There is a general truism in life that says if you ask ten people to describe the same event, you’ll get ten very different accounts, all seen from subtly different perspectives; this is partly why insurance companies are frequently confronted by two wildly differing accounts of the same car accident, and why seminal events – such as the Brexit vote – are seen as disasters by some and great opportunities by others.
The second general truism in life is that however well informed or experienced we are, the future is simply impossible to see – we can recognise trends that are almost certain to lead to a given outcome, and we can recognize cycles that we’ve seen before. Suffice to say that if anyone actually had a foolproof insight into future events, they’d be sitting alongside Warren Buffet or George Soros, rather than talking to us.
When trying to analyse where the property market is going, it is essential to understand that the British property market is not homogenous, subject to only one law of gravity. It isn’t – the market actually comprises three very different practices, commercial, residential and agricultural. Residential then subdivides into rural, suburban and urban and urban further splinters into new developments and ‘second-hand’ or pre-existing housing stock. Going on to further sub-divisions by area, use (buy-to-let or owner occupier) and demographics of buyers, and you can start to see why there is such a fragmented and highly complex picture, which is guaranteed to defeat the most talented of seers.
The reality is that even a relatively small geographical area, such as London, is still a loose conglomeration of villages, all with their own distinct local identities and all subject to local micro-markets and small nuances of quality, which can make all the difference when it comes to price and desirability.
Hence we currently have the most extraordinary of situations where, in one district of London, the supply of first class property is woefully short with half the usual number of houses for sale and sometimes even less; prices are within 5 or 10% of peak of the market (end of 2014) and best-bids or gazumping is still prevalent. Yet, less than 3 miles away 50% of the entire housing stock on three or four streets are for sale, with nothing changing hands, and no sign of things changing in the foreseeable future.
So what defines the difference between these markets? The chief difference is one of demographics; the first group of buyers is looking for houses to live in long term as principal private residences, to make their home. Whether the price on the property particulars is £1 million or £10 million, located in Primrose Hill, Kensington or Islington, is beside the point; what unites these people is that they are looking for a home and they want to get on with their lives – and they will. The second group is quite different, and they are looking to buy property for other disparate reasons; as a buy-to-let investment, a holiday home in London for when the sun or political regime is too hot at home, or as a personal statement akin to a gangster-rapper’s car. This is a ‘discretionary’ marketplace, and a market place that caters for people who, ultimately, don’t HAVE to buy anything. Sadly, for the developers of new schemes aimed at the foreign investment market, the number of sales has dwindled to a trickle and, similarly, the market for mansions aimed at chic-Sheiks or eastern European potentates has almost ceased to exist, hence you can have the spectacle of 8 houses in a row, on one well known street, all unoccupied and for sale.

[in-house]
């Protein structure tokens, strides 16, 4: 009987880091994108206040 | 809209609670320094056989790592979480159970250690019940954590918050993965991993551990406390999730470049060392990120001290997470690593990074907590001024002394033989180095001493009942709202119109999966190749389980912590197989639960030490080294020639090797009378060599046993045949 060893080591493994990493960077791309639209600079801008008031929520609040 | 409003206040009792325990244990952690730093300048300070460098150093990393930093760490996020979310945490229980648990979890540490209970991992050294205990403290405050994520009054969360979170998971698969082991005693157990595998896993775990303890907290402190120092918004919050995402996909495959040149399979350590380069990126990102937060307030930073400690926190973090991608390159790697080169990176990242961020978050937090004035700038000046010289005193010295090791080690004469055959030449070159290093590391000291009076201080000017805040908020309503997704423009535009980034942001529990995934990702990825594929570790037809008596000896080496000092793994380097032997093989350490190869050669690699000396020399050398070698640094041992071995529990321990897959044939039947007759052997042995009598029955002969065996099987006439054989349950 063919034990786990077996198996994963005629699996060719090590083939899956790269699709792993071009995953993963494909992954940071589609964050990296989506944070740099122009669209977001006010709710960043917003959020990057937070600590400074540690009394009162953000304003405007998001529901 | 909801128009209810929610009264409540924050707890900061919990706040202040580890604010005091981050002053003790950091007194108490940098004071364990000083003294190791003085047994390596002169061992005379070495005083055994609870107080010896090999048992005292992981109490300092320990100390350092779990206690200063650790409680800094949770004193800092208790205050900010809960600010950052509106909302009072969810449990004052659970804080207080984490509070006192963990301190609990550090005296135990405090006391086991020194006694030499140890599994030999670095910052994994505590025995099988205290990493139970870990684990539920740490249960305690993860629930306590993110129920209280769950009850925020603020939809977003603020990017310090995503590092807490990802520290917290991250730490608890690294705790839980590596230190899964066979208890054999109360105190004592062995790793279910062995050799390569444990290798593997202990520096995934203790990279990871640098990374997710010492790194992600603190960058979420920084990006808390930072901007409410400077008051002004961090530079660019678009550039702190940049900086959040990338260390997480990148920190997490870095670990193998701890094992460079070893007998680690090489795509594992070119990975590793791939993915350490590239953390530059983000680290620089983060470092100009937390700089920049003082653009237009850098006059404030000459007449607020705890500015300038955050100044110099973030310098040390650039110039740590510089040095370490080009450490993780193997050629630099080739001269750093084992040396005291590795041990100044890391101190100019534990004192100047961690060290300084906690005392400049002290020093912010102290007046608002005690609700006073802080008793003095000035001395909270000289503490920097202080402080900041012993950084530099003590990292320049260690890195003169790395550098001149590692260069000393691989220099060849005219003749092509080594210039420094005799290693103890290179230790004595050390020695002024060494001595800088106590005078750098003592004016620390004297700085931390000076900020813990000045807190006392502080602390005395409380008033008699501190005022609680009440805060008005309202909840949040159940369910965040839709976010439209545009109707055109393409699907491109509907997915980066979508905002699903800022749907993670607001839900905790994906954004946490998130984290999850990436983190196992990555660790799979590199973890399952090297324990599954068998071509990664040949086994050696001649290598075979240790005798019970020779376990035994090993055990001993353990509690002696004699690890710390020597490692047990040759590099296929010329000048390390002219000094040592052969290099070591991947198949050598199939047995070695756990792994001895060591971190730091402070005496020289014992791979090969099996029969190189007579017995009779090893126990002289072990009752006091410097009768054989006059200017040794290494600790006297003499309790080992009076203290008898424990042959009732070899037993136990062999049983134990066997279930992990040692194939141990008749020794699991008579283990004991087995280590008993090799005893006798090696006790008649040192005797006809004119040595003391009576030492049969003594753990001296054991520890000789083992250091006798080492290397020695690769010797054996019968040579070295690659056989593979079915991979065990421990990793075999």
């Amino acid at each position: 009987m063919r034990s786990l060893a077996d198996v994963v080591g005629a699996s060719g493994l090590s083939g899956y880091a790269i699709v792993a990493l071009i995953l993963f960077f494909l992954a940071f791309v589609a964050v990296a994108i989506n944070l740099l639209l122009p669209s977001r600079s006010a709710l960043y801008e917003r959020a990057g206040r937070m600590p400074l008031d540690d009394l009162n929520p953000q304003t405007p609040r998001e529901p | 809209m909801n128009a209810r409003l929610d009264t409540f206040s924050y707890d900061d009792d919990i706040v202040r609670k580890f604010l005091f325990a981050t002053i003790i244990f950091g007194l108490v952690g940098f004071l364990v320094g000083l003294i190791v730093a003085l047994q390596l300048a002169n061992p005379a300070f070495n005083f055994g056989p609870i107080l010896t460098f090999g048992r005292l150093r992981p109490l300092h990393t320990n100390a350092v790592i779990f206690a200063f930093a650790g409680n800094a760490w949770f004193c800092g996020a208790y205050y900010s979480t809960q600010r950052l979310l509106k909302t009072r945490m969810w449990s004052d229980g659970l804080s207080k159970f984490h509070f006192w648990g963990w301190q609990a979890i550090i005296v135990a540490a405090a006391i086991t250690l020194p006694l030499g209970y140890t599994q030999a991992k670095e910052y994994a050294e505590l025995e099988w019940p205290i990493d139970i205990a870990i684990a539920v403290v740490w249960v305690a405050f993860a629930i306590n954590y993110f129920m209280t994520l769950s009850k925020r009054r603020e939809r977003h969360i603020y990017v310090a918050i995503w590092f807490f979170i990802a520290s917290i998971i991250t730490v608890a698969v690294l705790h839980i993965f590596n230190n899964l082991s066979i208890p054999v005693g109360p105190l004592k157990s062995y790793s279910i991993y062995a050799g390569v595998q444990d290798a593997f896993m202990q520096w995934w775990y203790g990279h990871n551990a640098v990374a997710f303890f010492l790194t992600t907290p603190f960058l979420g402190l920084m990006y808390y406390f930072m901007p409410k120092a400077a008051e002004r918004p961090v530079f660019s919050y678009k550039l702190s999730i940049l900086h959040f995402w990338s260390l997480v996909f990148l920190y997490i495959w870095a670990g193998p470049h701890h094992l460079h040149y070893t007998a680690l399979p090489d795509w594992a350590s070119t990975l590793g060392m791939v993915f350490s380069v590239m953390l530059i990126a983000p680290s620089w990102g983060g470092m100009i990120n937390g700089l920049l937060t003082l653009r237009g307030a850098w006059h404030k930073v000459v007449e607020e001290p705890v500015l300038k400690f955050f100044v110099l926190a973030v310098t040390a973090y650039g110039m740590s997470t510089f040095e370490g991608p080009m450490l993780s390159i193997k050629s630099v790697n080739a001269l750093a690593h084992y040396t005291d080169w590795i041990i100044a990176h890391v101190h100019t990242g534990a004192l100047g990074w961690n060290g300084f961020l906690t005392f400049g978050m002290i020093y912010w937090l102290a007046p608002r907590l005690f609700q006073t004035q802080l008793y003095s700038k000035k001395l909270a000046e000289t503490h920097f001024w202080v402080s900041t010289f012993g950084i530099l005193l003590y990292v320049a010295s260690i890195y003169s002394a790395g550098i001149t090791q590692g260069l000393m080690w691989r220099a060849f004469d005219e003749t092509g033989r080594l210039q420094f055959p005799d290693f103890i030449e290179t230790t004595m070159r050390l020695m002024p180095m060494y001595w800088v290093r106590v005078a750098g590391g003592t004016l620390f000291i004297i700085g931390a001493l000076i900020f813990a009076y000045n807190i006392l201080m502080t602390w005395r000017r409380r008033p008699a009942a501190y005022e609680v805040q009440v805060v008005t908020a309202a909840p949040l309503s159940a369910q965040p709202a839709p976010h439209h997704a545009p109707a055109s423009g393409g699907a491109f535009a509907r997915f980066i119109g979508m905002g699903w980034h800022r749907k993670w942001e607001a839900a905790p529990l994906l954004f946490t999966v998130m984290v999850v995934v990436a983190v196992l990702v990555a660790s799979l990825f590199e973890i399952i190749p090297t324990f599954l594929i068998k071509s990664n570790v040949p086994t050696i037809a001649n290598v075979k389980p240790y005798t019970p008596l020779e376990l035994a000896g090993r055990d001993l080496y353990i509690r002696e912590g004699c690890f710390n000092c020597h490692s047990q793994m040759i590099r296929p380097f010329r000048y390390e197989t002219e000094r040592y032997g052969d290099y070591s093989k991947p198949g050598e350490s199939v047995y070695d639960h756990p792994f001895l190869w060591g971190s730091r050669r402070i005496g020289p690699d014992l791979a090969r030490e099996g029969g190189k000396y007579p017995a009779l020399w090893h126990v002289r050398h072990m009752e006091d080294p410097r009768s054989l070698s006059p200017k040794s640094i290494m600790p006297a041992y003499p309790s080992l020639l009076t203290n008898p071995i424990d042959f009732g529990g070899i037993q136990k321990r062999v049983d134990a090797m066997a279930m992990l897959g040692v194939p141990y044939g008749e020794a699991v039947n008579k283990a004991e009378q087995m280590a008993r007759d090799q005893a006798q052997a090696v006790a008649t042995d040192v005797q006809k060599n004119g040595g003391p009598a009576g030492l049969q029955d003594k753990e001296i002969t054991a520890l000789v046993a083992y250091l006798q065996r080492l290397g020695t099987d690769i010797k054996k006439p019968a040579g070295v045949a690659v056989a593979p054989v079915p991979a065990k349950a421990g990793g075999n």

The obvious question is ‘what’s changed’? Is it as a result of political problems in the Middle East, or Europe, or as a result of Brexit, or changes to the rules governing res-non-dom? No one can say for certain, but the bookies’ favourite, the great trumpeting pachyderm-in-the-parlour, is the increase in stamp duty that, under George Osborne’s final changes, raised the top rate of SDLT from 1% in 1997 to today’s maximum of 15%. The net effect of this has been that the government revenue derived from prime central London has fallen by between £850 million and £8 billion (depending on whose figures you believe, and how many peripheral businesses you consider), and the liquidity of the property market overall has been adversely affected. One of the unexpected consequences of the shortage of supply has been the rise in the proportion of the sales taking place away from the open market; in a discretionary marketplace, many vendors aren’t strongly motivated enough to go to the lengths of formal marketing, and don’t want to have their house ‘tainted’ by the possibility of failing to sell. As a consequence, unless buyers can get represented by someone properly embedded in the market, with their ear pressed to the ground, they are likely to see 50% of what is for sale, and mainly the 50% that has already been picked over and rejected by other buyers.
A year ago, we predicted that the task of trying to sort the ‘wheat from the chaff’ in 2016 was not going to be a task for the faint-hearted, and it wasn’t. I predict that it won’t be any easier in 2017; this isn’t the stuff of far-fetched fortune telling, it’s common sense.
Saul Empson, Director